up vote 40 down vote accepted

Data Structure

Your terminology is a bit off. Trees have roots and children. Arbitrary graphs, on the other hand… I think "origin" and "neighbors" would be more appropriate.

  • Visited flag: Storing the visited/unvisited flag in the Node hurts flexibility. Once you perform a dfs() or bfs(), that graph is "ruined". You won't be able to reset all nodes to the unvisited state. (Well, you could do it manually, since Node.state is a public field, after all. But that's nasty too.) Instead, I suggest that dfs() and bfs() keep a HashSet of visited nodes. Once the traversal is done, just discard the set.

  • State.Visiting: That value is never used.

  • Node.getNode(): The name suggests that it would return a single node, but it doesn't. Also, by returning the entire array, and the original of the array rather than a copy, you would be letting the caller alter the graph's connections in unapproved ways. Better to offer ways to iterate through all neighbours and to fetch a specific neighbour.

  • Child vertex array: The Node constructor says: vertices = new Node[8]; However, addNode() checks if (count < 10). You should test against vertices.length instead.

    If the capacity is exceeded, you should't print to System.out as a side-effect. Throw an exception instead, so that the caller can decide how to handle it.

    Better yet, use an expandable data structure so that you don't have to deal with capacity limits. A simple substitution would be to use an ArrayList<Node>, but read on…

  • Graph.vertices vs. Node.child: Those arrays seem to serve the same purpose, redundantly.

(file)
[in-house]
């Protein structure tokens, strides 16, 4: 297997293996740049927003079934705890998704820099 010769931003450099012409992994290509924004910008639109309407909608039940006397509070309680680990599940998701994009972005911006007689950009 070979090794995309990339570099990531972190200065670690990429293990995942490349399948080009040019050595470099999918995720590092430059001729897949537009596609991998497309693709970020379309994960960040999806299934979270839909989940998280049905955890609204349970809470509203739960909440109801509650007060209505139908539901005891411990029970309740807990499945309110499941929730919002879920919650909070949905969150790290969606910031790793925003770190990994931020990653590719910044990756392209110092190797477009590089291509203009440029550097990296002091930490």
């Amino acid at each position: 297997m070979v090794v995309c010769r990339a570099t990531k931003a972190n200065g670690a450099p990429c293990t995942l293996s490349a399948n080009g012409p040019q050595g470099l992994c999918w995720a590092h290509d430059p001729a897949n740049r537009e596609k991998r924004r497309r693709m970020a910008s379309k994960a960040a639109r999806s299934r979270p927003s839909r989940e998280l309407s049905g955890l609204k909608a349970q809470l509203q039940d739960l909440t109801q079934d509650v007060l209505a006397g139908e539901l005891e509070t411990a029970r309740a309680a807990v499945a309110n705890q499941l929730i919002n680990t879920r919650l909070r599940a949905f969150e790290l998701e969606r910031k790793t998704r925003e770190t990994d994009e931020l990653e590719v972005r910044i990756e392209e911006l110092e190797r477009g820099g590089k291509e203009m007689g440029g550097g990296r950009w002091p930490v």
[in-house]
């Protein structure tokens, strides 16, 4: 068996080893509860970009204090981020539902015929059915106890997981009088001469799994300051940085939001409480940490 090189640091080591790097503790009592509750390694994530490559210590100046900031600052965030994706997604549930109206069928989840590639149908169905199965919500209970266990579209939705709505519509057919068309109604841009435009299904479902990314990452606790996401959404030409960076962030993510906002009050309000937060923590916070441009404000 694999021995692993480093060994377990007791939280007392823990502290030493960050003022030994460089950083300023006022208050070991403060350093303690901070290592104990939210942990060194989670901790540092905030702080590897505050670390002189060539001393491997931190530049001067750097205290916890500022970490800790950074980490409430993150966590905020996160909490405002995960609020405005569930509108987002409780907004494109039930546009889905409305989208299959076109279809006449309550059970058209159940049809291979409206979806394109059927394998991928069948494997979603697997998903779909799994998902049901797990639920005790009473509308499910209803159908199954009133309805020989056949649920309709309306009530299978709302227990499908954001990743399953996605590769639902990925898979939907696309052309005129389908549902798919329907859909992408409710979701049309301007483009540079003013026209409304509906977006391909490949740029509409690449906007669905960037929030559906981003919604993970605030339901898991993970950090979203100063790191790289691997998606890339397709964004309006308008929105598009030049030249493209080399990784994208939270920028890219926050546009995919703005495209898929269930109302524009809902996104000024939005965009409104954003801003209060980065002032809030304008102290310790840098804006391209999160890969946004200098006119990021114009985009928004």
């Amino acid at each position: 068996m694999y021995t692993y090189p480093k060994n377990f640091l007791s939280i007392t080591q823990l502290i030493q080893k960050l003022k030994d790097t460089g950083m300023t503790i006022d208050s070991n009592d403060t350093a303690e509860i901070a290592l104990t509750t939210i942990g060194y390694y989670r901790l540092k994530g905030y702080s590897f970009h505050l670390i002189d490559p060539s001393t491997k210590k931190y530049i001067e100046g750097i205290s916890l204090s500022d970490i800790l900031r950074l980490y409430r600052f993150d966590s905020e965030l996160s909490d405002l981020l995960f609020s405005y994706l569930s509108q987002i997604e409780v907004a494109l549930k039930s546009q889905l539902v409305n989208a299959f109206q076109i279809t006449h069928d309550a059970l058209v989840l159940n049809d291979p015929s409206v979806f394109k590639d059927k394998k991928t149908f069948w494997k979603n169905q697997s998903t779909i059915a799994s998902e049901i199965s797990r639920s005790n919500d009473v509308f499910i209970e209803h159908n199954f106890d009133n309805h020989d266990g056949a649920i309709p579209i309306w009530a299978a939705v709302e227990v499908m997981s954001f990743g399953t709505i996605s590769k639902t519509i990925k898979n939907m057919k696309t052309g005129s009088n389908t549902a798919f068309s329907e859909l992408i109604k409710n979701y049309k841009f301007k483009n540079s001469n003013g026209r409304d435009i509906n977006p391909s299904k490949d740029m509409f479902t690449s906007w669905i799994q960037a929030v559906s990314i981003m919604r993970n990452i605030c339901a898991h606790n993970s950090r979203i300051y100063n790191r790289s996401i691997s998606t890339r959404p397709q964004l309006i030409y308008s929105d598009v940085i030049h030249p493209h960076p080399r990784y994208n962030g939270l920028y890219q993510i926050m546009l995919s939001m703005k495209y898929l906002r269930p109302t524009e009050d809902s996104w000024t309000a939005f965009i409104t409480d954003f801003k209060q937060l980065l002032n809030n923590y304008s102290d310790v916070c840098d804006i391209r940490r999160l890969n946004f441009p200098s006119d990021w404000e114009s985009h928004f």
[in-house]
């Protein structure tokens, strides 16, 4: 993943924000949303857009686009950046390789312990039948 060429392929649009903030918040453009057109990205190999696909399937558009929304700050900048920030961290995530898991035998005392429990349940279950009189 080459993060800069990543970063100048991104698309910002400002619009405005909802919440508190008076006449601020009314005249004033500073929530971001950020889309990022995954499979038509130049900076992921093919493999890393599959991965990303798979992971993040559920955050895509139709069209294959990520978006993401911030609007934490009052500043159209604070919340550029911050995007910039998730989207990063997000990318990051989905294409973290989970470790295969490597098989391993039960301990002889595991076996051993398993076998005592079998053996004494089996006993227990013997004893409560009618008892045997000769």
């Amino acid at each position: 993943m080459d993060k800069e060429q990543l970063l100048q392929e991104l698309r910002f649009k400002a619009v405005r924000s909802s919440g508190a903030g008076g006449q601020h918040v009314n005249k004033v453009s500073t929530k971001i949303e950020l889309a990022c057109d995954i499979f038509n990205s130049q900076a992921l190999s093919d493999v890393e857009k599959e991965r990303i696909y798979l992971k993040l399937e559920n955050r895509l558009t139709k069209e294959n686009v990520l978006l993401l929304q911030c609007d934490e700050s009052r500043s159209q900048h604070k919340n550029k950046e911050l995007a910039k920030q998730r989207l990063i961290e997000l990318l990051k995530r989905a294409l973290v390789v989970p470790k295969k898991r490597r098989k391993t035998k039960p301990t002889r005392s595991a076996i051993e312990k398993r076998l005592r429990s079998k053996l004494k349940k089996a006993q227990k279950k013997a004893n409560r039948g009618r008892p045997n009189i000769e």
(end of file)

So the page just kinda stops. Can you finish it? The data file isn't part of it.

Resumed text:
• Graph.createNewGraph(): It's cumbersome. Wouldn't it be nice to be able to write

    Graph g = new Graph();
    g.addEdge("A", "B");
    g.addEdge("B", "C");
    …
    return g;
    

My suggestion:

public class Graph {
    // Alternatively, use a Multimap:
    // http://google-collections.googlecode.com/svn/trunk/javadoc/com/google/common/collect/Multimap.html
    private Map<String, List<String>> edges = new HashMap<String, List<String>>();

    public void addEdge(String src, String dest) {
        List<String> srcNeighbors = this.edges.get(src);
        if (srcNeighbors == null) {
            this.edges.put(src,
                srcNeighbors = new ArrayList<String>()
            );
        }
        srcNeighbors.add(dest);
    }

    public Iterable<String> getNeighbors(String vertex) {
        List<String> neighbors = this.edges.get(vertex);
        if (neighbors == null) {
            return Collections.emptyList();
        } else {
            return Collections.unmodifiableList(neighbors);
        }
    }
}

Traversal

Your dfs() and bfs() methods can only ever print the node names. You can't reuse the code for anything else, since the System.out.print() calls are mingled with the graph traversal code. It would be better to implement an Iterator so that the caller can decide what to do with each node.

Also, DFS and BFS are two different strategies for accomplishing a similar task. Therefore, they should be implemented in two classes with a shared interface. I suggest an Iterator<String>.

The breadth-first iterator is a pretty straightforward translation of your original code, with the main difference being that the iterator is now responsible for keeping track of which vertices have been visited.

public class BreadthFirstIterator implements Iterator<String> {
    private Set<String> visited = new HashSet<String>();
    private Queue<String> queue = new LinkedList<String>();
    private Graph graph;

    public BreadthFirstIterator(Graph g, String startingVertex) {
        this.graph = g;
        this.queue.add(startingVertex);
        this.visited.add(startingVertex);
    }

    @Override
    public void remove() {
        throw new UnsupportedOperationException();
    }

    @Override
    public boolean hasNext() {
        return !this.queue.isEmpty();
    }

    @Override
    public String next() {
        //removes from front of queue
        String next = queue.remove(); 
        for (String neighbor : this.graph.getNeighbors(next)) {
            if (!this.visited.contains(neighbor)) {
                this.queue.add(neighbor);
                this.visited.add(neighbor);
            }
        }
        return next;
    }
}